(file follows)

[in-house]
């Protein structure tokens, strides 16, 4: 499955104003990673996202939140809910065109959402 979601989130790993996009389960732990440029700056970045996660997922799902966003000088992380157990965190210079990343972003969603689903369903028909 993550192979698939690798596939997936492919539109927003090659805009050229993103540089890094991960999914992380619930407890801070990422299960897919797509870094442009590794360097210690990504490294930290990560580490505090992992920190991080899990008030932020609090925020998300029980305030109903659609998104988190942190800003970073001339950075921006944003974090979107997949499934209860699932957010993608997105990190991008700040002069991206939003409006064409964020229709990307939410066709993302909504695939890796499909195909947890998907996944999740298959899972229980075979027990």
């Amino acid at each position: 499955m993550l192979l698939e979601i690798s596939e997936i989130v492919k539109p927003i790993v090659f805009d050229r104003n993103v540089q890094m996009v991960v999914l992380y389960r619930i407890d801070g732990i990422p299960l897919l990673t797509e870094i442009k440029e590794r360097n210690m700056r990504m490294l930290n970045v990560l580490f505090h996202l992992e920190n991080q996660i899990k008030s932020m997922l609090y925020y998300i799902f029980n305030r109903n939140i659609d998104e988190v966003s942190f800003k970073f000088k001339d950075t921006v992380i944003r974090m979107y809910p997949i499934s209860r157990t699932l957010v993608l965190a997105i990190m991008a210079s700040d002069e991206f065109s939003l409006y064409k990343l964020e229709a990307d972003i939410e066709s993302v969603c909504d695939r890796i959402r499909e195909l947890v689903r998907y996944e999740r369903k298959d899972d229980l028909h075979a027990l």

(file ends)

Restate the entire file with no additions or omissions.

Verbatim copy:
[in-house]
């Protein structure tokens, strides 16, 4: 499955104003990673996202939140809910065109959402 979601989130790993996009389960732990440029700056970045996660997922799902966003000088992380157990965190210079990343972003969603689903369903028909 993550192979698939690798596939997936492919539109927003090659805009050229993103540089890094991960999914992380619930407890801070990422299960897919797509870094442009590794360097210690990504490294930290990560580490505090992992920190991080899990008030932020609090925020998300029980305030109903659609998104988190942190800003970073001339950075921006944003974090979107997949499934209860699932957010993608997105990190991008700040002069991206939003409006064409964020229709990307939410066709993302909504695939890796499909195909947890998907996944999740298959899972229980075979027990």
């Amino acid at each position: 499955m993550l192979l698939e979601i690798s596939e997936i989130v492919k539109p927003i790993v090659f805009d050229r104003n993103v540089q890094m996009v991960v999914l992380y389960r619930i407890d801070g732990i990422p299960l897919l990673t797509e870094i442009k440029e590794r360097n210690m700056r990504m490294l930290n970045v990560l580490f505090h996202l992992e920190n991080q996660i899990k008030s932020m997922l609090y925020y998300i799902f029980n305030r109903n939140i659609d998104e988190v966003s942190f800003k970073f000088k001339d950075t921006v992380i944003r974090m979107y809910p997949i499934s209860r157990t699932l957010v993608l965190a997105i990190m991008a210079s700040d002069e991206f065109s939003l409006y064409k990343l964020e229709a990307d972003i939410e066709s993302v969603c909504d695939r890796i959402r499909e195909l947890v689903r998907y996944e999740r369903k298959d899972d229980l028909h075979a027990l």